New Orleans’ The Russ Liquid Test is getting ready to release their latest EP, World Gone Crazy, via GRiZ‘s All Good Records on November 3rd. The trio of Russell Scott, Andrew Block, and Deven Trusclair teamed up with Chicago-based hip-hop MC ProbCause for the first single off the album. “World Gone Crazy” is an electro heater with politically-charged lyrics. In GRiZ’s own words, “Russ’s growth as a musician has been incredible. He’s sounding better than ever! Don’t believe me. Press play :)”Everything You Need To Know About Brooklyn Comes Alive 2017Both The Russ Liquid Test and ProbCause will be in New York this coming weekend for the third annual Brooklyn Comes Alive festival (Sept. 23rd and 24th), which will be held at multiple venues over two days. Check out “World Gone Crazy” below:____________________________________________________________Inspired by the vibrant musical communities of Brooklyn and New Orleans, Brooklyn Comes Alive is set to take place across three venues in Williamsburg, Brooklyn (Brooklyn Bowl, Schimanski, Music Hall of Williamsburg) on September 23rd and 24th. The unique homegrown event puts the focus on the musicians, curating dream team collaborations, tributes, and artist passion projects for two full days of incredible music both new and old.The 2017 lineup is set to include hand-selected band lineups featuring all-star musicians like John Scofield, George Porter Jr. (The Meters), Vinnie Amico and Al Schnier (moe.), Bernard Purdie, Joel Cummins, Ryan Stasik, and Kris Myers (Umphrey’s McGee), Aron Magner and Marc Brownstein (The Disco Biscuits), Mike Greenfield and Jesse Miller (Lotus), Jason Hann (String Cheese Incident), Alan Evans (Soulive), Cyril Neville (Neville Brothers), Henry Butler, Reed Mathis (Electric Beethoven), Michael League, Nate Werth, Chris Bullock, Robert “Sput” Searight, and Bob Lanzetti (Snarky Puppy), Jennifer Hartswick and Natalie Cressman (Trey Anastasio Band), and scores of others! ***Tickets Are On Sale Now!***To find out more about ticketing, VIP options, and lodging, head to the festival website.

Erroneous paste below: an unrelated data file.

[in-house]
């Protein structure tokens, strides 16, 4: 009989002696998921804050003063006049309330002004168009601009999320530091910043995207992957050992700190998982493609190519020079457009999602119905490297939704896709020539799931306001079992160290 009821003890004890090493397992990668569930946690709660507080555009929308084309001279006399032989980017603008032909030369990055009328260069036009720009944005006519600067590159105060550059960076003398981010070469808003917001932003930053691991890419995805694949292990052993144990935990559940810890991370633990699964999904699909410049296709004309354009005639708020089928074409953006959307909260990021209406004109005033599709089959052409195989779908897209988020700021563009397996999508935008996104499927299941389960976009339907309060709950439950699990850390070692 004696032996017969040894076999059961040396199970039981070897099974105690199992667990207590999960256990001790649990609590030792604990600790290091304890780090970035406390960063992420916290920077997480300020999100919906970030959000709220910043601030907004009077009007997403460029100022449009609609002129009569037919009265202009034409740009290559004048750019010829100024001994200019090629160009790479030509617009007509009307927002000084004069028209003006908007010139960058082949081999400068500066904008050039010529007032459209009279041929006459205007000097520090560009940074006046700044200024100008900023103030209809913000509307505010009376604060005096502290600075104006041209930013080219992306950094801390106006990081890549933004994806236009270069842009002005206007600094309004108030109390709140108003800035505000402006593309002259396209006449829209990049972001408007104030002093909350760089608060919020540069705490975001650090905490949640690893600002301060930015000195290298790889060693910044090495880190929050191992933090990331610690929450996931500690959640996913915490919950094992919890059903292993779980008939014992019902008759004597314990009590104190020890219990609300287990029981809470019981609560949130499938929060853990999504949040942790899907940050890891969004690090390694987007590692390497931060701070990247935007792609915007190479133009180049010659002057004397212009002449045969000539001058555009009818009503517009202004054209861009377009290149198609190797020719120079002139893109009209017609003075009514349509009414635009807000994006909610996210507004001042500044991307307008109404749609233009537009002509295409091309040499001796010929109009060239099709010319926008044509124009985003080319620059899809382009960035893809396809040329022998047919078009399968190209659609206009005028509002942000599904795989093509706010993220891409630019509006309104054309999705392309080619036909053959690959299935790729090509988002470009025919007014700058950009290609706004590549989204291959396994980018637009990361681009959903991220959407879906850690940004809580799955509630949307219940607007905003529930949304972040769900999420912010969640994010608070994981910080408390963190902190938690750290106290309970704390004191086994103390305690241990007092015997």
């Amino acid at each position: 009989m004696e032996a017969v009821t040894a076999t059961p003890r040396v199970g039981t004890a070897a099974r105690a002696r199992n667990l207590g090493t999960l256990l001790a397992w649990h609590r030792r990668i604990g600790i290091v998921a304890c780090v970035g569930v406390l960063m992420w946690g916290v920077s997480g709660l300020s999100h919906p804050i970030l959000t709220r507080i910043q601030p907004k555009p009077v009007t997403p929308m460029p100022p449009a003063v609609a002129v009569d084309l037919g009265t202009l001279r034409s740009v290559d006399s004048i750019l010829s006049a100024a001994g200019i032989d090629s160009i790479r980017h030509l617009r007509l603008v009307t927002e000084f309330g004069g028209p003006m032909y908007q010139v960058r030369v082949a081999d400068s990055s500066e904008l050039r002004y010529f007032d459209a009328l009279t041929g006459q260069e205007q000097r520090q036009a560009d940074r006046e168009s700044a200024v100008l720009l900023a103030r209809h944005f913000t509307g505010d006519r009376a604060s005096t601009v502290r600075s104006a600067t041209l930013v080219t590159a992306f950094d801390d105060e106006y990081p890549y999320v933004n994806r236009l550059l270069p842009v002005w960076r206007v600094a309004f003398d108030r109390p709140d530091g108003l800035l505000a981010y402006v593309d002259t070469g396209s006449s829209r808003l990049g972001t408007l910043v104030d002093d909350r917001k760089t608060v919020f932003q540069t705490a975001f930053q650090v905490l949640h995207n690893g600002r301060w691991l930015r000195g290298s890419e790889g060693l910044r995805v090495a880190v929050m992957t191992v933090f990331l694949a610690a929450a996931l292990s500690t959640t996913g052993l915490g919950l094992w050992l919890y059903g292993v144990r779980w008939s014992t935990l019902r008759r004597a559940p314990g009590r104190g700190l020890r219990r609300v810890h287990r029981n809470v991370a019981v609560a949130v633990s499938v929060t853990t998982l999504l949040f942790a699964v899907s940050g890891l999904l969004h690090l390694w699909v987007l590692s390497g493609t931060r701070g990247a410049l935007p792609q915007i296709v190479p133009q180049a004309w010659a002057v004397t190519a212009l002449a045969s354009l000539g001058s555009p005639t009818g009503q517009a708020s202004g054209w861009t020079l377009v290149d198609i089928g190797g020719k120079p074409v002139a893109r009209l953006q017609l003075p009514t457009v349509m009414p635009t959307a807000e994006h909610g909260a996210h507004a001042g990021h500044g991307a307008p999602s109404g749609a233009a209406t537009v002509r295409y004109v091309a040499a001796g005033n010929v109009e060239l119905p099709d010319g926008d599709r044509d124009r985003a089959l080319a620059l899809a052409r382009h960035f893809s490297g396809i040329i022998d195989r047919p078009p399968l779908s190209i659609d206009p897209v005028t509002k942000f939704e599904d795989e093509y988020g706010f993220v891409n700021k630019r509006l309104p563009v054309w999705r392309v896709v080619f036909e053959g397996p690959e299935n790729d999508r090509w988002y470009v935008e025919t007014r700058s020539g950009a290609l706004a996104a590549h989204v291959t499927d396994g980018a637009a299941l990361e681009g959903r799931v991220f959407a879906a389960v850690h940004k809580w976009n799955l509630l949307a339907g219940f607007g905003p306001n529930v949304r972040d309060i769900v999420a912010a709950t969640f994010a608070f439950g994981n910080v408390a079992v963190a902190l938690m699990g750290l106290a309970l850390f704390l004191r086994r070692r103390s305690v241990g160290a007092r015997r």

Michael Ignatieff, Edward R. Murrow Professor of Practice of the Press, Politics, and Public Policy at Harvard University’s John F. Kennedy School of Government, international commentator on contemporary issues of democracy, human rights, and governance, and a Canadian citizen, has been elected Central European University’s fifth president and rector by the University’s Senate and the Board of Trustees. Ignatieff, an award-winning writer, teacher, former politician, and historian with a deep knowledge of Central and Eastern Europe, is well placed to lead the University following the excellent growth and progress CEU has enjoyed under the leadership of John Shattuck. Founded in 1991 by Hungarian-American philanthropist George Soros, CEU is a U.S.- and Hungarian-accredited graduate institution in Budapest with a clear mission to study and promote the principles of open society and democracy.“I am delighted with the choice of Michael Ignatieff to succeed John Shattuck, under whose leadership CEU has grown into a unique global institution,” said Soros, CEU founder and honorary chairman. “Dr. Ignatieff is a scholar and policy practitioner and as such is ideally suited to lead CEU in these challenging times.” Ignatieff was selected and recommended by the Rector Search Committee, headed by CEU Trustee Jonathan Cole, former provost of Columbia University, in an intensive process involving the review of over 150 sources and candidates from all over the world, with the help of search firm Isaacson, Miller. Shattuck, who served seven years as president and rector, announced in September 2015 that he will step down on July 31, 2016.